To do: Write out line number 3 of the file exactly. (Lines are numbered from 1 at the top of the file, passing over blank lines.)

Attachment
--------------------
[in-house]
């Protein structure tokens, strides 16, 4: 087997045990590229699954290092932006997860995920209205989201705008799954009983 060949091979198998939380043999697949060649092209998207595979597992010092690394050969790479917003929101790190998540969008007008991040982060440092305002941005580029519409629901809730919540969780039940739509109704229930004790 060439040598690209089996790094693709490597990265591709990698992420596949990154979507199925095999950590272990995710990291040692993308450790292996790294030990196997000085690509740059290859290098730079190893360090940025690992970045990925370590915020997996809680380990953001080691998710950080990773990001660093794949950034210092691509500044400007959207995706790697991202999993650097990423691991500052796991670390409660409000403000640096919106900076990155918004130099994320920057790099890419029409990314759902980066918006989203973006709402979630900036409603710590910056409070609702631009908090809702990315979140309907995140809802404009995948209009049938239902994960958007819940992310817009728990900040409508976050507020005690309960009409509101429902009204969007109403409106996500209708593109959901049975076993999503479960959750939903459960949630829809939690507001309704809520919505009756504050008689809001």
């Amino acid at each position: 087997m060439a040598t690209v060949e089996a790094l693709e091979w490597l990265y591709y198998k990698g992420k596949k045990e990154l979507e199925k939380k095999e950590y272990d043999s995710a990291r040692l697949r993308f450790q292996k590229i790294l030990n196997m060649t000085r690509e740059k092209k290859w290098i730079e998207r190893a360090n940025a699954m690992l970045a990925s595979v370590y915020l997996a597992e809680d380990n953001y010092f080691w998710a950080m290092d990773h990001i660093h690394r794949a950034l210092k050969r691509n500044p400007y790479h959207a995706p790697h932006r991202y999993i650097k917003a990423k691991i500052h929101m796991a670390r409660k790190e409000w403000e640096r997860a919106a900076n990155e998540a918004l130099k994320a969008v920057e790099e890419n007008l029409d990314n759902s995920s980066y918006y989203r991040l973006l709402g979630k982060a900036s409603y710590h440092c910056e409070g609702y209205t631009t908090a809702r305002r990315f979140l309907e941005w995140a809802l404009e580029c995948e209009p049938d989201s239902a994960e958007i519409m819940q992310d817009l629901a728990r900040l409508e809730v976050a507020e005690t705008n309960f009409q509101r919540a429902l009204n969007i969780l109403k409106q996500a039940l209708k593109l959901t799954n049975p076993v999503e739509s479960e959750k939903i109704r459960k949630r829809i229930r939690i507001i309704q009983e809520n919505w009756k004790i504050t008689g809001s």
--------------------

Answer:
């Amino acid at each position: 087997m060439a040598t690209v060949e089996a790094l693709e091979w490597l990265y591709y198998k990698g992420k596949k045990e990154l979507e199925k939380k095999e950590y272990d043999s995710a990291r040692l697949r993308f450790q292996k590229i790294l030990n196997m060649t000085r690509e740059k092209k290859w290098i730079e998207r190893a360090n940025a699954m690992l970045a990925s595979v370590y915020l997996a597992e809680d380990n953001y010092f080691w998710a950080m290092d990773h990001i660093h690394r794949a950034l210092k050969r691509n500044p400007y790479h959207a995706p790697h932006r991202y999993i650097k917003a990423k691991i500052h929101m796991a670390r409660k790190e409000w403000e640096r997860a919106a900076n990155e998540a918004l130099k994320a969008v920057e790099e890419n007008l029409d990314n759902s995920s980066y918006y989203r991040l973006l709402g979630k982060a900036s409603y710590h440092c910056e409070g609702y209205t631009t908090a809702r305002r990315f979140l309907e941005w995140a809802l404009e580029c995948e209009p049938d989201s239902a994960e958007i519409m819940q992310d817009l629901a728990r900040l409508e809730v976050a507020e005690t705008n309960f009409q509101r919540a429902l009204n969007i969780l109403k409106q996500a039940l209708k593109l959901t799954n049975p076993v999503e739509s479960e959750k939903i109704r459960k949630r829809i229930r939690i507001i309704q009983e809520n919505w009756k004790i504050t008689g809001s």